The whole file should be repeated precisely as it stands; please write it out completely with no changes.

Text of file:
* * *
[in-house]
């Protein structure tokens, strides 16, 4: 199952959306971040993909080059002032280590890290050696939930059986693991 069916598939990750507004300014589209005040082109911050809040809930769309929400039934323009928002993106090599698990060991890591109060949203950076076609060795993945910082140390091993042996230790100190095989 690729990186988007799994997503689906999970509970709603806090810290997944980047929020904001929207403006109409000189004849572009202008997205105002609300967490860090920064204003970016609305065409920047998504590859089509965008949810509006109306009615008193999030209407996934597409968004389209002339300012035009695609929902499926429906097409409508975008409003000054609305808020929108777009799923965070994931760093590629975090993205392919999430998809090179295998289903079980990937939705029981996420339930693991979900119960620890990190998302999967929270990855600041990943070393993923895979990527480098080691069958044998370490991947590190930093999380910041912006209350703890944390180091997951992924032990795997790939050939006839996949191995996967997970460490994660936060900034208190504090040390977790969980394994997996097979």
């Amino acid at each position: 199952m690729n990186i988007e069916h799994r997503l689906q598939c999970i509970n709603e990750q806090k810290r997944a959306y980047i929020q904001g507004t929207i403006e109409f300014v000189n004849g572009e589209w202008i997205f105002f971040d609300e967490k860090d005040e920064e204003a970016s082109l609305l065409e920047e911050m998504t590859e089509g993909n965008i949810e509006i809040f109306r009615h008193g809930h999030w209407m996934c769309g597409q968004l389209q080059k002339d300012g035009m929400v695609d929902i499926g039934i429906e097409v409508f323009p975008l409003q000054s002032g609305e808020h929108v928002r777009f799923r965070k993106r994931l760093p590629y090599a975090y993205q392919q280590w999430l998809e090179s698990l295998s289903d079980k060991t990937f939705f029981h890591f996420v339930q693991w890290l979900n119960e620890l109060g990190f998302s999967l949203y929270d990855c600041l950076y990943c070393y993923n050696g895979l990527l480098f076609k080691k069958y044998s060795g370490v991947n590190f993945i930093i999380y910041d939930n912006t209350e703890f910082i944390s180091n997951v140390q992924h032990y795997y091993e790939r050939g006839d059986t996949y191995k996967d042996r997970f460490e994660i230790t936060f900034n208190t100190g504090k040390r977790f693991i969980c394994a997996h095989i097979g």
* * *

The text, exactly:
[in-house]
């Protein structure tokens, strides 16, 4: 199952959306971040993909080059002032280590890290050696939930059986693991 069916598939990750507004300014589209005040082109911050809040809930769309929400039934323009928002993106090599698990060991890591109060949203950076076609060795993945910082140390091993042996230790100190095989 690729990186988007799994997503689906999970509970709603806090810290997944980047929020904001929207403006109409000189004849572009202008997205105002609300967490860090920064204003970016609305065409920047998504590859089509965008949810509006109306009615008193999030209407996934597409968004389209002339300012035009695609929902499926429906097409409508975008409003000054609305808020929108777009799923965070994931760093590629975090993205392919999430998809090179295998289903079980990937939705029981996420339930693991979900119960620890990190998302999967929270990855600041990943070393993923895979990527480098080691069958044998370490991947590190930093999380910041912006209350703890944390180091997951992924032990795997790939050939006839996949191995996967997970460490994660936060900034208190504090040390977790969980394994997996097979």
């Amino acid at each position: 199952m690729n990186i988007e069916h799994r997503l689906q598939c999970i509970n709603e990750q806090k810290r997944a959306y980047i929020q904001g507004t929207i403006e109409f300014v000189n004849g572009e589209w202008i997205f105002f971040d609300e967490k860090d005040e920064e204003a970016s082109l609305l065409e920047e911050m998504t590859e089509g993909n965008i949810e509006i809040f109306r009615h008193g809930h999030w209407m996934c769309g597409q968004l389209q080059k002339d300012g035009m929400v695609d929902i499926g039934i429906e097409v409508f323009p975008l409003q000054s002032g609305e808020h929108v928002r777009f799923r965070k993106r994931l760093p590629y090599a975090y993205q392919q280590w999430l998809e090179s698990l295998s289903d079980k060991t990937f939705f029981h890591f996420v339930q693991w890290l979900n119960e620890l109060g990190f998302s999967l949203y929270d990855c600041l950076y990943c070393y993923n050696g895979l990527l480098f076609k080691k069958y044998s060795g370490v991947n590190f993945i930093i999380y910041d939930n912006t209350e703890f910082i944390s180091n997951v140390q992924h032990y795997y091993e790939r050939g006839d059986t996949y191995k996967d042996r997970f460490e994660i230790t936060f900034n208190t100190g504090k040390r977790f693991i969980c394994a997996h095989i097979g």